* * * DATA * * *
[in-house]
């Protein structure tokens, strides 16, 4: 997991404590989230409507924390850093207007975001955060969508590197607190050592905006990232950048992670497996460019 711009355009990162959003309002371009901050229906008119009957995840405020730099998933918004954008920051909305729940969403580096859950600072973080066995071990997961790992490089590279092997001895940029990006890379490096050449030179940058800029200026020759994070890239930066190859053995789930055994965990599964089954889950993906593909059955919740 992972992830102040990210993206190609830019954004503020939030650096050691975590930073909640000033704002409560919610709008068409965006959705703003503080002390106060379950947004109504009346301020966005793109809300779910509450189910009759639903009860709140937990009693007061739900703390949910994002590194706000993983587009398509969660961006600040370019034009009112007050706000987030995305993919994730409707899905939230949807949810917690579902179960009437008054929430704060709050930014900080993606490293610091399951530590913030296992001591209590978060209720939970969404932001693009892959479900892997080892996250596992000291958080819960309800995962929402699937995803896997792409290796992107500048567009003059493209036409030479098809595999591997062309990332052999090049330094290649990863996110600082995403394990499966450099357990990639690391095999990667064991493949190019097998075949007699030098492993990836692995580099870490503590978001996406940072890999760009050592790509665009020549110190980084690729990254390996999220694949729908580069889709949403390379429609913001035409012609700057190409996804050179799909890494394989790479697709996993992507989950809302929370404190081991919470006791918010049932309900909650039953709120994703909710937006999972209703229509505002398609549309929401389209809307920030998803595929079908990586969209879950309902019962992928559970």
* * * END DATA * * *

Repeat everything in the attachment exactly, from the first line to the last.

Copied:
[in-house]
């Protein structure tokens, strides 16, 4: 997991404590989230409507924390850093207007975001955060969508590197607190050592905006990232950048992670497996460019 711009355009990162959003309002371009901050229906008119009957995840405020730099998933918004954008920051909305729940969403580096859950600072973080066995071990997961790992490089590279092997001895940029990006890379490096050449030179940058800029200026020759994070890239930066190859053995789930055994965990599964089954889950993906593909059955919740 992972992830102040990210993206190609830019954004503020939030650096050691975590930073909640000033704002409560919610709008068409965006959705703003503080002390106060379950947004109504009346301020966005793109809300779910509450189910009759639903009860709140937990009693007061739900703390949910994002590194706000993983587009398509969660961006600040370019034009009112007050706000987030995305993919994730409707899905939230949807949810917690579902179960009437008054929430704060709050930014900080993606490293610091399951530590913030296992001591209590978060209720939970969404932001693009892959479900892997080892996250596992000291958080819960309800995962929402699937995803896997792409290796992107500048567009003059493209036409030479098809595999591997062309990332052999090049330094290649990863996110600082995403394990499966450099357990990639690391095999990667064991493949190019097998075949007699030098492993990836692995580099870490503590978001996406940072890999760009050592790509665009020549110190980084690729990254390996999220694949729908580069889709949403390379429609913001035409012609700057190409996804050179799909890494394989790479697709996993992507989950809302929370404190081991919470006791918010049932309900909650039953709120994703909710937006999972209703229509505002398609549309929401389209809307920030998803595929079908990586969209879950309902019962992928559970």